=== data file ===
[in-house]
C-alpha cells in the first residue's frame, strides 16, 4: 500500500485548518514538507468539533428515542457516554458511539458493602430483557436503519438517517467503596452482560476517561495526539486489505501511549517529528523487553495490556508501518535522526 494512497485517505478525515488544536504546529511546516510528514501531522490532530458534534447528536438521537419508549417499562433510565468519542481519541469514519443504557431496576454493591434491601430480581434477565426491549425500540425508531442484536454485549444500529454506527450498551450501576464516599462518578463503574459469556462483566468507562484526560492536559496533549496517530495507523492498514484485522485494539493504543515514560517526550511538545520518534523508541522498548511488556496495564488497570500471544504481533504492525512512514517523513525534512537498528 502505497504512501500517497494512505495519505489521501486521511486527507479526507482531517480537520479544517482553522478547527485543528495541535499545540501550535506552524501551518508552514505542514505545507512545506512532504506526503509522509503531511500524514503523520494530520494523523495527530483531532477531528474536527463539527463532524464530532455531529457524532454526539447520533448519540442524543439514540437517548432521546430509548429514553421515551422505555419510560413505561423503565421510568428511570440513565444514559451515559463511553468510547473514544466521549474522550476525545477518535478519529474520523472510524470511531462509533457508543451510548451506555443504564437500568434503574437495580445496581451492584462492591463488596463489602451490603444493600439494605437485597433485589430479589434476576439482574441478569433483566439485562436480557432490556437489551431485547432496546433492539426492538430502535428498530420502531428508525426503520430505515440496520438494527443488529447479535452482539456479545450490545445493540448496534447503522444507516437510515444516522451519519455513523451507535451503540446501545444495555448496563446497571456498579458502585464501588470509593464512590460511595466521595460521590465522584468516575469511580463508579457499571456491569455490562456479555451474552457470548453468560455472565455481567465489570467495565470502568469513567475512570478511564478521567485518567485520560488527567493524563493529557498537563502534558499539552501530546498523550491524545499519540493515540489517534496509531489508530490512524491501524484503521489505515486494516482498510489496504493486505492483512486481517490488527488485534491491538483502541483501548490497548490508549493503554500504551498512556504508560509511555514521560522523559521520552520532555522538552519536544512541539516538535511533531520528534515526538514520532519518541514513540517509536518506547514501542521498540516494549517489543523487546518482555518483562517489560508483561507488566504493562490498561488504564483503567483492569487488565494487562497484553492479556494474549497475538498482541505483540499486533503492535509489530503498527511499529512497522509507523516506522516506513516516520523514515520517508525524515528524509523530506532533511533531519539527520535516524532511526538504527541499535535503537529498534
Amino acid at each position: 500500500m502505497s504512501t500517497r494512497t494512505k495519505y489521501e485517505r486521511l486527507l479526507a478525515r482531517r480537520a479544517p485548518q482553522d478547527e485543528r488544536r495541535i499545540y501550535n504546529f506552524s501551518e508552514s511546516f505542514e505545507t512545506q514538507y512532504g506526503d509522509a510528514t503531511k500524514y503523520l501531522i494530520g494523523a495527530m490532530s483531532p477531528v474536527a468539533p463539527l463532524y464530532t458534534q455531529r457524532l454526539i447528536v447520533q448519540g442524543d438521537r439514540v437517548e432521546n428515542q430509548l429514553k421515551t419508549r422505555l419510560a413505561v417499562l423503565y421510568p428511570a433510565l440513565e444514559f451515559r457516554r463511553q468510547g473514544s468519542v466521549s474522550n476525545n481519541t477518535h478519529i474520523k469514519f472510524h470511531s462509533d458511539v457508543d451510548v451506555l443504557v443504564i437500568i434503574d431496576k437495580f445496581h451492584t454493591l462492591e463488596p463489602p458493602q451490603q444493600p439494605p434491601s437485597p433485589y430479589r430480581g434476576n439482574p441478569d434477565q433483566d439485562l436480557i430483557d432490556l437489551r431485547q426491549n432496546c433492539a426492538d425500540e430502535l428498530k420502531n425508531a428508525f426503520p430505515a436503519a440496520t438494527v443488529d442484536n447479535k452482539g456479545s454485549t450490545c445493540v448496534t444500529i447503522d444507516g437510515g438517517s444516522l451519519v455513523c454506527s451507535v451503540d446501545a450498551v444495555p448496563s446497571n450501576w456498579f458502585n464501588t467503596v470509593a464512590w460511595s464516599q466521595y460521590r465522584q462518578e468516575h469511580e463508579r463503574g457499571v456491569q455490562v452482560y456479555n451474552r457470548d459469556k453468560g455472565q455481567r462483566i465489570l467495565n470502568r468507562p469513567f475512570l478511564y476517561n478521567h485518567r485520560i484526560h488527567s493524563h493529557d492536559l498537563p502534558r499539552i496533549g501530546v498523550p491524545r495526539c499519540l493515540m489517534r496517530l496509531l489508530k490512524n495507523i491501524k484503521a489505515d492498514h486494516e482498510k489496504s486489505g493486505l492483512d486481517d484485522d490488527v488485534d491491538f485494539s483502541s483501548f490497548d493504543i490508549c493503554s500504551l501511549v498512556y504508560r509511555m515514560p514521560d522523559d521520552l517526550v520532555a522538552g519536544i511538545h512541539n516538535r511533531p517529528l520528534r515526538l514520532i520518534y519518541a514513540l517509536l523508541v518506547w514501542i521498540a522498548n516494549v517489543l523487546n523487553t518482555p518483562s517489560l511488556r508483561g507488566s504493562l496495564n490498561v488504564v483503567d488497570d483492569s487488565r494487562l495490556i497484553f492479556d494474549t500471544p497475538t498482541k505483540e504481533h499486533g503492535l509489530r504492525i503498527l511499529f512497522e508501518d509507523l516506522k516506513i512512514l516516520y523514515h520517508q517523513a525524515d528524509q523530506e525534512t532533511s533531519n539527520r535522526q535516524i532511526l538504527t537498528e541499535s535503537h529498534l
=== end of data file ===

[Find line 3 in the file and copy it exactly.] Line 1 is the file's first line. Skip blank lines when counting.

Amino acid at each position: 500500500m502505497s504512501t500517497r494512497t494512505k495519505y489521501e485517505r486521511l486527507l479526507a478525515r482531517r480537520a479544517p485548518q482553522d478547527e485543528r488544536r495541535i499545540y501550535n504546529f506552524s501551518e508552514s511546516f505542514e505545507t512545506q514538507y512532504g506526503d509522509a510528514t503531511k500524514y503523520l501531522i494530520g494523523a495527530m490532530s483531532p477531528v474536527a468539533p463539527l463532524y464530532t458534534q455531529r457524532l454526539i447528536v447520533q448519540g442524543d438521537r439514540v437517548e432521546n428515542q430509548l429514553k421515551t419508549r422505555l419510560a413505561v417499562l423503565y421510568p428511570a433510565l440513565e444514559f451515559r457516554r463511553q468510547g473514544s468519542v466521549s474522550n476525545n481519541t477518535h478519529i474520523k469514519f472510524h470511531s462509533d458511539v457508543d451510548v451506555l443504557v443504564i437500568i434503574d431496576k437495580f445496581h451492584t454493591l462492591e463488596p463489602p458493602q451490603q444493600p439494605p434491601s437485597p433485589y430479589r430480581g434476576n439482574p441478569d434477565q433483566d439485562l436480557i430483557d432490556l437489551r431485547q426491549n432496546c433492539a426492538d425500540e430502535l428498530k420502531n425508531a428508525f426503520p430505515a436503519a440496520t438494527v443488529d442484536n447479535k452482539g456479545s454485549t450490545c445493540v448496534t444500529i447503522d444507516g437510515g438517517s444516522l451519519v455513523c454506527s451507535v451503540d446501545a450498551v444495555p448496563s446497571n450501576w456498579f458502585n464501588t467503596v470509593a464512590w460511595s464516599q466521595y460521590r465522584q462518578e468516575h469511580e463508579r463503574g457499571v456491569q455490562v452482560y456479555n451474552r457470548d459469556k453468560g455472565q455481567r462483566i465489570l467495565n470502568r468507562p469513567f475512570l478511564y476517561n478521567h485518567r485520560i484526560h488527567s493524563h493529557d492536559l498537563p502534558r499539552i496533549g501530546v498523550p491524545r495526539c499519540l493515540m489517534r496517530l496509531l489508530k490512524n495507523i491501524k484503521a489505515d492498514h486494516e482498510k489496504s486489505g493486505l492483512d486481517d484485522d490488527v488485534d491491538f485494539s483502541s483501548f490497548d493504543i490508549c493503554s500504551l501511549v498512556y504508560r509511555m515514560p514521560d522523559d521520552l517526550v520532555a522538552g519536544i511538545h512541539n516538535r511533531p517529528l520528534r515526538l514520532i520518534y519518541a514513540l517509536l523508541v518506547w514501542i521498540a522498548n516494549v517489543l523487546n523487553t518482555p518483562s517489560l511488556r508483561g507488566s504493562l496495564n490498561v488504564v483503567d488497570d483492569s487488565r494487562l495490556i497484553f492479556d494474549t500471544p497475538t498482541k505483540e504481533h499486533g503492535l509489530r504492525i503498527l511499529f512497522e508501518d509507523l516506522k516506513i512512514l516516520y523514515h520517508q517523513a525524515d528524509q523530506e525534512t532533511s533531519n539527520r535522526q535516524i532511526l538504527t537498528e541499535s535503537h529498534l